Back to the Past: A Critical Review of NATO Burden Sharing from 1949 to the Present

Jomana Amara, Naval Postgraduate School, 1 University Circle, Monterey, California 93943-5138, USA


This note surveys NATO’s three distinct defense doctrines, Mutual Assured Destruction; Flexible Response; and Crisis management; and argues that NATO is now in a transformation to a fourth doctrine best described as Conflict Containment. The approach to burden sharing appears to be the same in the various periods of the defense doctrines with the major countries shouldering the highest defense burdens and the NATO members adjusting their defense burdens in response to individual concerns such as economic concerns, political challenges, and specific national agendas rather than a NATO wide joint defense imperative. The behavior of the NATO allies in the Conflict Management period with regards to burden sharing is no different than the previous periods with minimal attempts to reach the Wales Summit intentions.

“I don’t care to belong to any club that will have me as a member.” Groucho Marx


The countries that formed NATO in 1949, Belgium, Canada, Denmark, France, Iceland, Italy, Luxembourg, Netherlands, Norway, Portugal, United States, and the United Kingdom, were joined by Greece and Turkey (1952); West Germany (1955 and a unification with East Germany in 1990); and Spain (1982). NATO underwent a major expansion after the collapse of the Berlin Wall in 1989. Czechia, Hungary, and Poland joined in 1999, followed by Bulgaria, Estonia, Latvia, Lithuania, Romania, Slovakia, and Slovenia in 2004; Albania and Croatia in 2009; Montenegro in 2017; North Macedonia in 2020; With the start of the Russia -Ukraine war, NATO witnessed a new expansion with Finland joining in 2023 and Sweden’s accession, after Turkey and Hungary dropped their opposition, into the Alliance expected soon.[1]

Since its founding in 1949, NATO has espoused three defense approaches: In the early years, Mutually Assured Destruction (MAD), relied on the superiority of the strategic nuclear weapons of the United States as a deterrent to counter any threat from the Soviet Union. In the late 1960s and 1970s, NATO changed its doctrine to Flexible Response to allow for a measured response as the Soviet Union started to build its strategic forces. With the end of the Cold War, Crisis Management became the new doctrine as NATO faced different security challenges such as civil wars, disputes over natural resources, regional conflicts, peacekeeping missions, and various arms control challenges.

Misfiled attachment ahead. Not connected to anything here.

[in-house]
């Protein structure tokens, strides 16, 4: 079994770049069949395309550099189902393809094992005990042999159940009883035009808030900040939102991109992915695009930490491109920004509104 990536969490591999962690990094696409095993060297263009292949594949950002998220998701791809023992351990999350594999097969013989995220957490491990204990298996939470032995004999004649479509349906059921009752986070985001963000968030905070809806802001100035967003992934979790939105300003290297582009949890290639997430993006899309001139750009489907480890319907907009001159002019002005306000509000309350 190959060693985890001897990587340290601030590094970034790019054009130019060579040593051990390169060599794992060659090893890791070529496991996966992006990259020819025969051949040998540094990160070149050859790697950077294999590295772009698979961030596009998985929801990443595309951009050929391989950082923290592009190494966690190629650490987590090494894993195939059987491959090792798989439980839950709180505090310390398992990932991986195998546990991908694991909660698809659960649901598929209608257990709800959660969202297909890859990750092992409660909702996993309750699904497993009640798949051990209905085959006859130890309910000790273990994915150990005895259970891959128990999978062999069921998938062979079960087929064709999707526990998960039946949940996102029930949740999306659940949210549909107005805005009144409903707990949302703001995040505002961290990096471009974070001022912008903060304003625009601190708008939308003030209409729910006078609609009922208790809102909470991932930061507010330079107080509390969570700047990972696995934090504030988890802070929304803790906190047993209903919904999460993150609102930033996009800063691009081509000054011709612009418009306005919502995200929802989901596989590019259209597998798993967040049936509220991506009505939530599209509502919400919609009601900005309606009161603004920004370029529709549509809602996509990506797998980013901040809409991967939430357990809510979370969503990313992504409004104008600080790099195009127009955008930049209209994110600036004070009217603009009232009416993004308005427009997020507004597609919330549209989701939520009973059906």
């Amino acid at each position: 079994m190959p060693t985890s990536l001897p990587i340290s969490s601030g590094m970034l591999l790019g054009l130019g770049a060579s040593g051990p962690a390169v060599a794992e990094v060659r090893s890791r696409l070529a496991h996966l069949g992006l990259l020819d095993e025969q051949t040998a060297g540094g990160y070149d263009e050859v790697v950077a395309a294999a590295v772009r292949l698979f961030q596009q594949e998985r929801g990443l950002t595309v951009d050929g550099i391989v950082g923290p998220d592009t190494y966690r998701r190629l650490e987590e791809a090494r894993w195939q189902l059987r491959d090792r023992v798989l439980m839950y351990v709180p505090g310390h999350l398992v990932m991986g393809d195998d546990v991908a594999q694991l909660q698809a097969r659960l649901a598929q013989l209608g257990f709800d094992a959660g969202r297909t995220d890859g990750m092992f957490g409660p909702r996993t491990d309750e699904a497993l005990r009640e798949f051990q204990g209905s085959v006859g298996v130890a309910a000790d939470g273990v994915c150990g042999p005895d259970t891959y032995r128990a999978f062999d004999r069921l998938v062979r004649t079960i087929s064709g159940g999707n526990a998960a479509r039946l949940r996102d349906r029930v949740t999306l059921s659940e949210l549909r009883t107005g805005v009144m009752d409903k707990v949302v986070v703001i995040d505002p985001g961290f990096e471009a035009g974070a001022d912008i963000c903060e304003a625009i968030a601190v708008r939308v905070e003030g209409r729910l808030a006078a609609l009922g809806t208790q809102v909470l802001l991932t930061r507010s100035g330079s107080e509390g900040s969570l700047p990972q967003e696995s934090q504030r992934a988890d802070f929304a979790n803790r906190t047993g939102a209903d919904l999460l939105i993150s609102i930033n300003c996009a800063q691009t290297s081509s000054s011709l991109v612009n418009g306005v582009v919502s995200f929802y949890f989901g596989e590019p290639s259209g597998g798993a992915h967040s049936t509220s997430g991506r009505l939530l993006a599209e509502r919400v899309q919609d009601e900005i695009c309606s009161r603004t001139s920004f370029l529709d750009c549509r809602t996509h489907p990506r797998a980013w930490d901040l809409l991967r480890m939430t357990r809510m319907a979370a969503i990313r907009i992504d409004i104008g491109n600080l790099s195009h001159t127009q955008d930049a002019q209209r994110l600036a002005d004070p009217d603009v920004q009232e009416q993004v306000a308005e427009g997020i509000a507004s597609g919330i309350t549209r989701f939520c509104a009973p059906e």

With the rise of Russia as a challenging power bordering NATO and the start of the Russia – Ukraine war, NATO is now engaged in Conflict Management on its border.

This note reviews literature covering historical NATO defense burdens in the three initial doctrine periods and concludes that the NATO members adjust their defense burdens in response to individual concerns such as economic concerns, political challenges, and specific national agendas rather than a NATO-wide joint defense imperative. The note also reviews literature covering current NATO allies’ defense burdens in the fourth doctrine, Conflict Containment, and concludes that NATO members, a decade after reaffirming their commitment to the two percent guideline, still seem to be more preoccupied with national concerns.